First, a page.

PI: Qinghua Li, University of Arkansas
Many communication messages in electric substations of the power grid need to be delivered in a very short time (e.g., 3ms according to IEC 61850). However, the delivery delay of such messages is sensitive to flooding attacks that will increase the delay. In addition, IEC 62351 specifies that these messages should be signed with digital signatures to provide authentication. The processing of signature generation and verification further increases the delay of message delivery and makes time-critical messages more sensitive to flooding attacks.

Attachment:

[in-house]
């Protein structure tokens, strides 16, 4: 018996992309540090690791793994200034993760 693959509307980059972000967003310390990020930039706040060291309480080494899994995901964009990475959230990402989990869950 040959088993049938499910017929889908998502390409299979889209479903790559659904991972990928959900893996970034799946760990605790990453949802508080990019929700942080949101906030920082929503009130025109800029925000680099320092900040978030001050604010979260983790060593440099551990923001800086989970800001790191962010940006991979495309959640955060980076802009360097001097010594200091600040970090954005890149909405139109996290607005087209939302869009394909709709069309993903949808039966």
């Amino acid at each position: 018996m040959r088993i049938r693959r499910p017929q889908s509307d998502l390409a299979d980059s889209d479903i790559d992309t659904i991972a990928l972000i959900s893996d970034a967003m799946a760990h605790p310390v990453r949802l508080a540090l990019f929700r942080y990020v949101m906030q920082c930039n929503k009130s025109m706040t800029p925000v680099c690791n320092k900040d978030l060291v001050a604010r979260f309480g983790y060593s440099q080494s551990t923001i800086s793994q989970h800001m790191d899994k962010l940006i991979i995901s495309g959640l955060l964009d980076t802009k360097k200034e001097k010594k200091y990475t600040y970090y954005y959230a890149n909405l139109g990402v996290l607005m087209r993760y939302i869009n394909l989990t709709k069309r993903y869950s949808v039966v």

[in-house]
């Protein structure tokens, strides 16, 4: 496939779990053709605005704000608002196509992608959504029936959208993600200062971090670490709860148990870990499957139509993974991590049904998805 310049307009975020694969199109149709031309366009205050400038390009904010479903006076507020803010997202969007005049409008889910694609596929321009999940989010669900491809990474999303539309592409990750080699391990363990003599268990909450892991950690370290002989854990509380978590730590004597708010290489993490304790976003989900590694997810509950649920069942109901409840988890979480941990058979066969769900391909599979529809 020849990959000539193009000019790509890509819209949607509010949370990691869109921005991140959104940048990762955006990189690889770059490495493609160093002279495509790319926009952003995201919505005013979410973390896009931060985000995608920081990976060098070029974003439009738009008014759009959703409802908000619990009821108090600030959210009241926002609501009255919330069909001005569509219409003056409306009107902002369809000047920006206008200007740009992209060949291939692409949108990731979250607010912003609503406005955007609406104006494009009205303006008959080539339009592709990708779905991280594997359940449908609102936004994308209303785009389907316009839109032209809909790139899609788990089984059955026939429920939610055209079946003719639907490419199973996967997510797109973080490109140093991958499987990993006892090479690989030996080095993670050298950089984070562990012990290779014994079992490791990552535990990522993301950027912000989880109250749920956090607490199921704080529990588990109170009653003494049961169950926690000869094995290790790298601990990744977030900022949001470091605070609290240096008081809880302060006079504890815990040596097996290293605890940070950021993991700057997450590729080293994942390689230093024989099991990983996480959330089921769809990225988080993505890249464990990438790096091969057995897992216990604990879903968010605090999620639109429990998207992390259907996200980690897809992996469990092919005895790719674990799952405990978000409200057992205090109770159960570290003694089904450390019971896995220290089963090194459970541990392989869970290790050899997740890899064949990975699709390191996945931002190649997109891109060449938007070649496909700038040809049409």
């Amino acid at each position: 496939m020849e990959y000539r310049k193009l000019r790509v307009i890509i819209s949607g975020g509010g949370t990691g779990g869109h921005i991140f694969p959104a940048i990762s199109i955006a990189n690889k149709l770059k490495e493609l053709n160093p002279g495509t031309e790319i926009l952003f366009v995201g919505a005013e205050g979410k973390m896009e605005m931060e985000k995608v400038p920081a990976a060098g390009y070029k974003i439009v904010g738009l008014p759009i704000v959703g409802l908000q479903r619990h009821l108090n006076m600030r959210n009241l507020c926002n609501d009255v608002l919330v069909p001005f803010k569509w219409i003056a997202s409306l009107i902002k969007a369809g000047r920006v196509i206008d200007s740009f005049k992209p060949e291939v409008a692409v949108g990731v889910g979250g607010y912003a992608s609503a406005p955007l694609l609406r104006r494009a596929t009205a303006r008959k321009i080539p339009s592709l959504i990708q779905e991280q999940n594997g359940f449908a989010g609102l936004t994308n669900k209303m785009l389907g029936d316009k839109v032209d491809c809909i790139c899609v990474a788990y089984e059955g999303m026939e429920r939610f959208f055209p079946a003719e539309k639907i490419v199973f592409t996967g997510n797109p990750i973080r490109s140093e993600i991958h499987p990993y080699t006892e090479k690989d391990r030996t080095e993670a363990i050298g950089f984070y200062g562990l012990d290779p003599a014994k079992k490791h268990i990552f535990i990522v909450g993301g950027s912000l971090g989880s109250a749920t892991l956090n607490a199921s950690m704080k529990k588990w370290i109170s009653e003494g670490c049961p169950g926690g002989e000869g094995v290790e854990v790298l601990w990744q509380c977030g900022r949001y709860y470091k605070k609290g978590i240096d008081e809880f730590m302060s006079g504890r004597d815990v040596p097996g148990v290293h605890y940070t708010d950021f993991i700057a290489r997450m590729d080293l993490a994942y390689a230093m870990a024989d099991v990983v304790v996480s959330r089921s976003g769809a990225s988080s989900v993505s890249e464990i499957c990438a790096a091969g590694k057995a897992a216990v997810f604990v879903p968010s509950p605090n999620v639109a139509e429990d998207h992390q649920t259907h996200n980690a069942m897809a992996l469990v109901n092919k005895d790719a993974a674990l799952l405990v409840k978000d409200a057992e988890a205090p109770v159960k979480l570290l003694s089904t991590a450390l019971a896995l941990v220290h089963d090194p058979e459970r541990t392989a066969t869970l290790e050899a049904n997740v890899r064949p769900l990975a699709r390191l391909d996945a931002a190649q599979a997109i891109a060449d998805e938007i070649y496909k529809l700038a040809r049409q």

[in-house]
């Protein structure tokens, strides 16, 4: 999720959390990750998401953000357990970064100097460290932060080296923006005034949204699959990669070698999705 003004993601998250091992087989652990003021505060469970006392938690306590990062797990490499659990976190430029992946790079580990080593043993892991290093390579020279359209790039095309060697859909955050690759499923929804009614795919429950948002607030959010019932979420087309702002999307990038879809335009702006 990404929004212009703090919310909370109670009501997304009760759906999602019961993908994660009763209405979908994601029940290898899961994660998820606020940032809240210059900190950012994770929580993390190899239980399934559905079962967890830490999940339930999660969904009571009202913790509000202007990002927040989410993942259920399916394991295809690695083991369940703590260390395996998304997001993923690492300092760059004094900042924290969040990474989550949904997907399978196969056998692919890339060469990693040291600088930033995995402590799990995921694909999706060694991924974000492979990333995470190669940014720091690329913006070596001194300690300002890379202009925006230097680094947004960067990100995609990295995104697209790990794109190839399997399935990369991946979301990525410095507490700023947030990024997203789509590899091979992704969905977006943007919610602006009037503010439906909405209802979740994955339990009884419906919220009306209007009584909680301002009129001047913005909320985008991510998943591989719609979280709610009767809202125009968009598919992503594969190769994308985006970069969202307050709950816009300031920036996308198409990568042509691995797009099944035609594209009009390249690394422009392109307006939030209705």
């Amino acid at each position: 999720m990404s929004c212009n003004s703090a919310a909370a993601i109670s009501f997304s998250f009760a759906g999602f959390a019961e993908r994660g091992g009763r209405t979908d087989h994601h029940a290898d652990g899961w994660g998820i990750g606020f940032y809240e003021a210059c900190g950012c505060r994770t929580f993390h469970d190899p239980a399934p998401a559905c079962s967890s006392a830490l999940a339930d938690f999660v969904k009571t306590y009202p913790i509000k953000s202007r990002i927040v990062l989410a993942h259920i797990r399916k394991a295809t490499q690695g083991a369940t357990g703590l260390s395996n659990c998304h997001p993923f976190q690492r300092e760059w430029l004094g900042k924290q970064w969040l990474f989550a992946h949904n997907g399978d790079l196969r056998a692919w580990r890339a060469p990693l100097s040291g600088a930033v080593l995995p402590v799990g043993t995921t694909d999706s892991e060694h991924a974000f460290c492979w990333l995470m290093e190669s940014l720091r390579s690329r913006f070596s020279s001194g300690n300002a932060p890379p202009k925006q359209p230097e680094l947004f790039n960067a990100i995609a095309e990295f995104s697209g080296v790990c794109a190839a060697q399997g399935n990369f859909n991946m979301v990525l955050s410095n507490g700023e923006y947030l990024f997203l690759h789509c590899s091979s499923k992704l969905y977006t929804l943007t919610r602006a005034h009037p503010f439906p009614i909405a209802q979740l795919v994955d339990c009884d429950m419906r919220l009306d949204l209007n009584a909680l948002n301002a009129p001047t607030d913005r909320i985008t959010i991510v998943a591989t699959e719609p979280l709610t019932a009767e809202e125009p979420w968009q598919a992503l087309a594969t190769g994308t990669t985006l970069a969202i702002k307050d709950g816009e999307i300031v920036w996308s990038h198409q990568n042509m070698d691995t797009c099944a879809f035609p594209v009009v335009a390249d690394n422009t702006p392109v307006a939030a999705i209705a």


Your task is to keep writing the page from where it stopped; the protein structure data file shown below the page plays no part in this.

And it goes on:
In this project, we first experimentally study how flooding attacks affect the delivery delay of authenticated time-critical messages in wireless and wired networks, considering both connectionless communications and connection-oriented communications. Experimental results show that simple (i.e., periodic) flooding attacks can easily increase the delay of time-critical communications in wireless networks (WiFi) but not in wired networks (switched Ethernet). Then we identify a practical intelligent flooding attack where even a small number of flooding packets can significantly increase the delivery delay of time-critical messages in a wired network. Finally, we develop a defense tool to detect the intelligent attack and evaluate its effectiveness.